Advertising, as Peter Mayle once said, attracts some funny
There are a fair proportion of semi-competent dullards "who should have
taken up their natural places in the undemanding obscurity of the civil
service", but this is also a business reeling with real talent.
Mayle ponders if we were able to create the perfect adman, what would we
find. A shameless extrovert with a conversational style somewhere
between the TV chatshow host and the bedside manner of the family
doctor. Someone who can get his foot in the door, even over the
telephone, immune from rebuff, eternally self-confident and an immediate
enthusiast. Resilience and perseverance are also prime qualities in the
Mayle brief, which explains why some of those who rise to the top in
this business do so without trace.
But any attempt to prescribe the requirements for success in advertising
is as futile as it is subjective, which is why our feature on page 22
this week, The Brainy Bunch, contains such a motley collection of
otherwise unrelated adfolk.
The theme that strings them together is their success in shaping the
face of the advertising industry, setting standards which others take as
their benchmark and challenging advertising conventions. Of course, this
has nothing to do with conventional intelligence, which might even prove
a hindrance. Rather it is an indefinable ability to relate to people
(colleagues, clients, consumers) in a way that builds tangible
relationships and cuts through the pomposities and bullshit that so
often cloud advertising thinking.
You might feel we've overlooked people in compiling our two lists, The
Gurus and The "Young" Pretenders, but I think there will be few who will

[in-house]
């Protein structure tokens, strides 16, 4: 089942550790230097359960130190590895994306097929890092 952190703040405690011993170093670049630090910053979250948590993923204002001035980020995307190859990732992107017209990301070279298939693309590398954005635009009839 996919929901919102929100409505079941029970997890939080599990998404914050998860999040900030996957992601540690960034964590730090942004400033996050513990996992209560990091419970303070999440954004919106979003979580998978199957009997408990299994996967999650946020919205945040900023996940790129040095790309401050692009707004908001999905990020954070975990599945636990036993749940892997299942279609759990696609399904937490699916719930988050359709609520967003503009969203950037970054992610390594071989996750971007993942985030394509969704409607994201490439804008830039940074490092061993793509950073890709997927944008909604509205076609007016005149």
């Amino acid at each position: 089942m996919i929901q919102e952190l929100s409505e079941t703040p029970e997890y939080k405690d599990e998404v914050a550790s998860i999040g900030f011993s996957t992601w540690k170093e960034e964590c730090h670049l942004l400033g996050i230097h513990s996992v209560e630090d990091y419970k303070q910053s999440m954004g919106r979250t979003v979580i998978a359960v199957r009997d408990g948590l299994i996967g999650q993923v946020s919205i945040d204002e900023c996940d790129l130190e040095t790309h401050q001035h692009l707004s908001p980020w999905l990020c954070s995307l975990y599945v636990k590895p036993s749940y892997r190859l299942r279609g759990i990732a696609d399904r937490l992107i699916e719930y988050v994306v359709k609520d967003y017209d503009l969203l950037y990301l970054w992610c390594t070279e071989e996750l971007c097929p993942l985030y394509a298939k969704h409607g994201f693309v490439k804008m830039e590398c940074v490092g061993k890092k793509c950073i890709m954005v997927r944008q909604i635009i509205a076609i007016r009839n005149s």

argue with the names we've chosen to include.
It's ironic, though, that we're championing advertising's finest in the
week that we're also picking over the bones of Cannes (see Diary for the
most tasteless bits). Cannes still falls short of providing a showcase
for advertising's finest.
Take the relentless success of the Brazilians, who were up and down on
the podium more often than your average pole dancer. Still, in the midst
of partizanship, scam advertising and the uneven playing field created
by the different regional advertising regulations, it's great to see Leo
Burnett London walking away with its own well-deserved cache of
The agency snaffled more golds than any other, despite the fact that the
delicious John West "bear" slot lost out to Cliff Freeman's Fox Sports
ads for the Grand Prix.
Outside the awards hall, and undaunted by talk of downturn and
redundancy, this year's Cannes seems to have been as excessive as any
other. God help the marketing services sector when they are embraced to
Cannes' wrinkled chocolate decollete next year - how many shady corners
are there on le Croisette for non-creative types to lurk in?
Caroline Marshall is away.